You’re 4 years old and your favorite toy is a mini helicopter your dad bought you. You LOVE the helicopter and you have taken extra care not to damage it. You put it up on the shelf when you are done playing with it so that your little brother (who is 2) doesn’t break it.
One day, you’re playing with your helicopter on the floor and you look away for a moment to arrange your pretend landing pad. In that instant, your little brother swipes the helicopter and runs. You yell after him, “Give that back! GIVE IT BACK!” You chase him. He’s laughing. When you get close enough you grab your little brother and grab the helicopter from his hands. In doing so, you knock your little brother over and he starts crying for Mommy. Mommy comes in, takes one look at the scene and asks, “Did you push your brother?!” You say that you did but only because he took your helicopter and wouldn’t give it back and you didn’t mean to push him you were only trying to get the helicopter back but he kept running and -- Mommy says, “That’s enough. It doesn’t matter why. Say you’re sorry!” You put your arms across your chest, cast your eyes down, and mumble, “I’m sorry.”
How is 4 year-old you feeling? Are you thinking to yourself, “Wow, I really made a mistake. I could’ve done that differently. Next time I’ll do better.”? Or are you thinking, “Wow, my little brother gets away with everything. None of this would have happened if he hadn’t taken my helicopter. I’m never sharing anything with him, EVER. Mom must love his more.”?
The truth is parents rarely know what is really going on between children when a conflict arises. Even if a parent watched one incident happen right in front of them, the parent still does not know if something preceded that particular incident or what, perhaps, mistaken perceptions one or both children had in the moment. Forcing one child to apologize when he/she probably doesn’t mean it is not only forcing a child to lie, it’s inviting discouragement from one or both children and possibly creating or reinforcing a child’s mistaken belief about himself or the world around him (for more about mistaken beliefs see “Positive Discipline” by Dr. Jane Nelsen).
Rudolf Dreikurs noted, “Children are great perceivers but poor interpreters.” When Mom demanded 4 year-old you to apologize for knocking down your brother, she invalidated your experience and feelings of frustration, failed to acknowledge your attempts to “use your words”, and decided who was the victim and who was the aggressor without the whole story. In simple terms, she chose sides. Mom probably saw her 4 year-old and thought, “You should know better. You’re so much bigger than your brother. You have more skills than he does.” However, 4 year-old you may have perceived that Mom chose sides and interpreted that as Mom loving little brother more. We all know Mom doesn’t really love little brother more than 4-year old you, but 4 year-old you’s mistaken belief that she does is your reality, and that is discouraging. Believing that your feelings and your experience don’t matter is discouraging.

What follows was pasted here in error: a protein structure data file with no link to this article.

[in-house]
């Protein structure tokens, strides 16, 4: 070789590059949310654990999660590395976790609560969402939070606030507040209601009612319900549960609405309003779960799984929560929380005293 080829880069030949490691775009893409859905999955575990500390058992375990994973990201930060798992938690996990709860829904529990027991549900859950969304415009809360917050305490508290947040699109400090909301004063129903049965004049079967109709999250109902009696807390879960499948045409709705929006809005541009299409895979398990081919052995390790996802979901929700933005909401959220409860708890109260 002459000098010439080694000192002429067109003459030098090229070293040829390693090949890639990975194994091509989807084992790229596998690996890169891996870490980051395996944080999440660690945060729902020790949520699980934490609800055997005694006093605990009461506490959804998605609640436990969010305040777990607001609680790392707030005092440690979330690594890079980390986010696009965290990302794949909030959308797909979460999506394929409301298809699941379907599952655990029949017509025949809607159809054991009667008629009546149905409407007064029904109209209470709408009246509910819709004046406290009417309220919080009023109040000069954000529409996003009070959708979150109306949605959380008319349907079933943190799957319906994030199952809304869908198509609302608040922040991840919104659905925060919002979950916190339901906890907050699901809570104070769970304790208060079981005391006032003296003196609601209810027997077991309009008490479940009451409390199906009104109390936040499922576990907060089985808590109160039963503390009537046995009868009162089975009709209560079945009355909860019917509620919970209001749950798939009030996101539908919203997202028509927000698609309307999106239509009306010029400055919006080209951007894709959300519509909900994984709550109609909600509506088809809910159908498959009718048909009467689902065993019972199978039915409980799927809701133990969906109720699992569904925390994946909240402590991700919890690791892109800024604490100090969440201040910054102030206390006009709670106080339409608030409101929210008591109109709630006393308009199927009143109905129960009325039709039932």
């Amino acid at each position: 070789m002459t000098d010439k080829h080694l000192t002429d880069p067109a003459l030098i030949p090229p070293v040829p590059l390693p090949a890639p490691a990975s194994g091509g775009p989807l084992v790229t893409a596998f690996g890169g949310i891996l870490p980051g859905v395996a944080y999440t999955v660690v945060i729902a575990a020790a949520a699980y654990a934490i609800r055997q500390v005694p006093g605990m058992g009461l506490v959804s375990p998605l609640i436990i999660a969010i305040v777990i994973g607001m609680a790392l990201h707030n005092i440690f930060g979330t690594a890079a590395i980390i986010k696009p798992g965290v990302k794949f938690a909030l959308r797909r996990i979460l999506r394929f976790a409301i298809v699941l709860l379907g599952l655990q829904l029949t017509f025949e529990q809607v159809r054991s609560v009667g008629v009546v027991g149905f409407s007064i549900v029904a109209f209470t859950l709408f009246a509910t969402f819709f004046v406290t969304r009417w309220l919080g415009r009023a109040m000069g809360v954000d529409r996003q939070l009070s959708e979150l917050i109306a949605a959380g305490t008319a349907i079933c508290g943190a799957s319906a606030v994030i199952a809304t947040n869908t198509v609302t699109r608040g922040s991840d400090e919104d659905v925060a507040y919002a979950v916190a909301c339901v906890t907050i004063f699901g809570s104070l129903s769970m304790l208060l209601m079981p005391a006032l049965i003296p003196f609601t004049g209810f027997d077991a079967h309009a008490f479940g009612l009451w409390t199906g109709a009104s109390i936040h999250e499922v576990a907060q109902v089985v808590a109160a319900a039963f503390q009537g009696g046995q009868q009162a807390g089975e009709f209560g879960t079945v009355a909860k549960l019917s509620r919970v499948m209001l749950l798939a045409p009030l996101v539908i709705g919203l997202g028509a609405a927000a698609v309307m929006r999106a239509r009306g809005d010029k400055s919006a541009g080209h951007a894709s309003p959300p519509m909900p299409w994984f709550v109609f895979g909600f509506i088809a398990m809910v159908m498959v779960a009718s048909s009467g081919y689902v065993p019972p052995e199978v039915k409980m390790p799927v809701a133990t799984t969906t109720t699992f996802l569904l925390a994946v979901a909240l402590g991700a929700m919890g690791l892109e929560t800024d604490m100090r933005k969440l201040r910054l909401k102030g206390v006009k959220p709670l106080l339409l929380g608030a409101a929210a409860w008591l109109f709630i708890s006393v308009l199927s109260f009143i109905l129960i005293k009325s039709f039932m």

Furthermore, how does an empty apology feel to the child receiving it? Children can tell the difference between a genuine apologize and a forced apology. My guess, as I remember back to my childhood, is that the child on the receiving end either feels upset knowing that the other child isn’t sorry at all or feels like the victor for being picked by the adult as the victim. What does a child interpret from that? Perhaps the child decides empty apologies are ok. Perhaps the child learns that he doesn’t have to take responsibility for his part in a conflict as long as he doesn't get in trouble. Perhaps the child learns that feelings don’t matter as long as the adults decide who is right and wrong.
The importance of making amends for mistakes made is an important lesson for children. There are ways parents can address conflict between young children without inviting discouragement. I say young children because as children grow older they are (hopefully) developing the skills they need to navigate conflicts without adult involvement. Instead of forcing my children (ages 2 and 4) to apologize when they don’t mean it, I am teaching them to use three words. "Are you ok?" I tell them if you have hurt someone’s body or feelings, accidentally or on purpose, you stop what you’re doing and ask, “Are you ok?” My 4 year-old sometimes forgets and I will ask him, “Your friend looks upset/hurt. Is there something you’d like to ask your friend right now?” He will stop what he’s doing and ask, “Are you ok?”
“Are you ok?”
Those three words can be very powerful. Asking if the other child is ok does not force a child to assume the role of aggressor. It does not invalidate his feelings. It doesn’t choose sides. What it does do is create space in a moment of conflict. It allows both children to connect in a way that isn’t threatening to either’s sense of who was right and who was wrong. It teaches empathy. And it allows me, the parent, to follow up with other tools at the appropriate time that encourage my child to make amends for mistakes made and to want to do better next time. Saying, “I’m sorry,” is always an option, so long as it is genuine.
Positive Discipline offers many tools for parents to utilize in situations such as these. Some of the tools I use regularly include (but certainly are not limited to): validating feelings, putting children in the same boat, using a cool-out space, embracing mistakes as opportunities to learn, and modeling. I encourage every parent and adult who works with children to explore the resources Positive Discipline has to offer. You will find a link to Positive Discipline resources below.